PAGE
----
USA: UAW loses 90,000 members

By just-auto.com editorial team | 26 April 2001

The United Auto Workers union lost more than 90,000 members in 2000 as car makers and component suppliers axed production jobs, the Detroit News reported.

Citing the UAW's annual financial report, the newspaper said that the Detroit-based union had 671,853 members last year, down 90,586 or 12 percent from 762,439 in 1999.

This was the second year running that the UAW's membership fell sharply, the Detroit News said. In 1999, membership fell 9.9%.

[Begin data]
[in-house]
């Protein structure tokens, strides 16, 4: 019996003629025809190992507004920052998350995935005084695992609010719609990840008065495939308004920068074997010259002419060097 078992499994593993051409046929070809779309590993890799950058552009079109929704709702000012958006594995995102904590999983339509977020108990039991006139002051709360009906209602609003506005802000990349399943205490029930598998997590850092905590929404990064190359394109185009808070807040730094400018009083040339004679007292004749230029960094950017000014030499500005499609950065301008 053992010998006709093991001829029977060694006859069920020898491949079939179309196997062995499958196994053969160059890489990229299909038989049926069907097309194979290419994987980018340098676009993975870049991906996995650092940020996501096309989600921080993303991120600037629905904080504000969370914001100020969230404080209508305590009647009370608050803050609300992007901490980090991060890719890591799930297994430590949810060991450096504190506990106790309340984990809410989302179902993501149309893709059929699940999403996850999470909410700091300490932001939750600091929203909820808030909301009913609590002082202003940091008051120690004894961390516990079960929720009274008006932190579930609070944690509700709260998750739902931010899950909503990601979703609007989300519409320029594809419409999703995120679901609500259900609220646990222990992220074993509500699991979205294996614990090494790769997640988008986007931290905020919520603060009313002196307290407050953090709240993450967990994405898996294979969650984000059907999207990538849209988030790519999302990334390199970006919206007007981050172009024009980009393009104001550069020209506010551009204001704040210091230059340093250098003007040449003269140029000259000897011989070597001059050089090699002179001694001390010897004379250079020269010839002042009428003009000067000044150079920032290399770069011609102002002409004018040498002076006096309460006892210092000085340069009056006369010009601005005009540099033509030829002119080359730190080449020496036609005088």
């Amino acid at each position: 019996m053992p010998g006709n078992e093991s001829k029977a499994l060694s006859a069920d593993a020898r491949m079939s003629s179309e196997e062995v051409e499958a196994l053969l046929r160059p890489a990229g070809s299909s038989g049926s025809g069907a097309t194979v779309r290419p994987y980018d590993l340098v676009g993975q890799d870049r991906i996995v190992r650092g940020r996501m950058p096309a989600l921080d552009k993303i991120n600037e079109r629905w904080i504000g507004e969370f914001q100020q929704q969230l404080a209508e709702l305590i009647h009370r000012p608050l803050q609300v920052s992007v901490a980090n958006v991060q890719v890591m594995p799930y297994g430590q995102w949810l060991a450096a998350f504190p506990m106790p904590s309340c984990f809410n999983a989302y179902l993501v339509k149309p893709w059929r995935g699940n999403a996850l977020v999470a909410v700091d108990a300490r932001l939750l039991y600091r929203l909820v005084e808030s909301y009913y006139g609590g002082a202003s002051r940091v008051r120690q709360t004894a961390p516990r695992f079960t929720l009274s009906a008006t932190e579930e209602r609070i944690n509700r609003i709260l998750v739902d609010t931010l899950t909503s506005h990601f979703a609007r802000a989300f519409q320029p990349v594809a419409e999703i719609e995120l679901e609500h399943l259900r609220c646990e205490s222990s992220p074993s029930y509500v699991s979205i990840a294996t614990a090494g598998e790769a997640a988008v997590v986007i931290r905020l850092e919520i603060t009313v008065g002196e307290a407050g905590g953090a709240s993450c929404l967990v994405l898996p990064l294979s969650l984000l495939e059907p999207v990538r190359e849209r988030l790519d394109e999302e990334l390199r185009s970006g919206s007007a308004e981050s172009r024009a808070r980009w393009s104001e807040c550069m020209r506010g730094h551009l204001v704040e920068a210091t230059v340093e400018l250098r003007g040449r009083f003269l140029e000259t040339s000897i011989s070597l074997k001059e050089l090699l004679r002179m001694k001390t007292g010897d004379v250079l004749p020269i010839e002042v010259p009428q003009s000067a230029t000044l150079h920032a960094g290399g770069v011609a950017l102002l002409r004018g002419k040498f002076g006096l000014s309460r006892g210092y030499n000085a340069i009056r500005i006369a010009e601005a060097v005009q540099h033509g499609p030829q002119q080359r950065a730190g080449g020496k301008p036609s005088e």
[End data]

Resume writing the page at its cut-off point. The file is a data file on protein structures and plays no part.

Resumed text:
UAW membership has steadily declined since peaking at 1.5 million in 1979, reflecting the sharp drop in automotive industry manufacturing jobs. Some foreign-owned ‘transplant' car factories are not unionised.

The UAW has increased efforts to recruit workers outside its traditional industry by targeting universities, hospitals and casinos, the newspaper added.

It said that the union's financial report also showed UAW president Stephen Yokich's base salary rose 7.6 percent to $125,756 in 2000 from $116,864.

Yokich's total pay - including expenses and allowances - slipped 0.9% to $145,519, the Detroit News said.

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